When the placement is where you want, use a press cloth and fuse your motif to the project fabric.

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Sew the motif to the project with a narrow to medium width, tight (short stitch length) zig-zag stitch.

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Go around the curves slowly stopping the machine, raising the pressure foot and slightly turning the fabric every few stitches to make your curves smooth.

Applique Your Heart Out and Then Let’s Sew This

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Line up the lining and the outer fabric, right sides touching. Keep in mind which end is the top and which the bottom so your design ends up where you want it.

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Lay the ties (the cord or ribbon), folded in half, so the fold (or raw edges if two pieces) sticks out a little past the edge. The ties are placed where it will be midway up the roll up when the roll up is finished.

To find this point you could eyeball it by folding the pocket up and making a crease where the flap will fold over. OR measure up from the bottom the seam allowance + the pocket to be at the bottom of the finished holder. From the bottom, measure up half the distance of the finished height. OR on this size project, measure up 9″ / 23cm from the raw edge of the bottom.

Pin the ties in place.

Pin the two layers together around the edge. The ties are sandwiched between the two layers.

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Sew around the entire outer edge leaving three inches / 7.5 centimeters open where the pocket is. You could have your opening anywhere but when it’s placed where the pocket is, or where the pocket is sewn to the back, the opening will be sewn closed when you make the pocket.

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Clip the corners and turn the two pieces right side out through the opening.

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Iron the layers so the seam is directly on the edge. (Sometimes, spraying the edge with water makes the fabric easier to manipulate. When it’s wet it’s easier to move the layers of fabric with your fingers into place).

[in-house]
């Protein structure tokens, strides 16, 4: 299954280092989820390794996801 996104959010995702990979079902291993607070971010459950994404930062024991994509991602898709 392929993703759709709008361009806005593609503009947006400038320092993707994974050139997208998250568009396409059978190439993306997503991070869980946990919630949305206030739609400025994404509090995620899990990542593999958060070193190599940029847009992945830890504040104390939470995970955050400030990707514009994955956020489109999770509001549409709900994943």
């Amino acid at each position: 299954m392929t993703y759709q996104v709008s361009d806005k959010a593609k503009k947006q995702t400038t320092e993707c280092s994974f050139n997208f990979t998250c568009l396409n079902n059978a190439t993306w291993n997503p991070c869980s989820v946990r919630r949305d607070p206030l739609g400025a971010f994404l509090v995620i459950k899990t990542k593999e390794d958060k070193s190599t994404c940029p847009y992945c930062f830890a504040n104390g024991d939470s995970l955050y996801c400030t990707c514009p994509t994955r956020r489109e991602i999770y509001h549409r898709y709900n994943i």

Fold in the seam allowance of the opening and press. Don’t sew the opening closed yet.

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Fold the pocket up (here: 4″ / 10cm) and pin.

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Mark the pocket dividers. The dividers can be made to the size you want.

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In this project, there are six pockets. The outer two on both sides are 1 1/4″ / 3cm. The inner two pockets are 1 1/2″ / 4cm wide.

Of course, you can change the number and the size of the pockets to fit what you need to put in the roll up.

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Sew the pocket down along the edges and where you’ve marked for the dividers.

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You’ve just sewn the opening shut as well. Yay, you for saving a step. But now the step you can’t skip, press it.

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Fold down the flap and press.

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And that’s it. Easy and pretty fancy but not so fancy that it’s not useful or can’t handle getting a little paint on it.

My mom received her fancy roll up a couple weeks ago and loves it. (I like to think I’ve gained a few extra points over my sisters with this one). It does the job she needed it to do and that’s really what matters, adding the fancy part was just an extra touch that didn’t take too long and was fun to do.

If you have any questions about this project don’t hesitate to ask in the comments.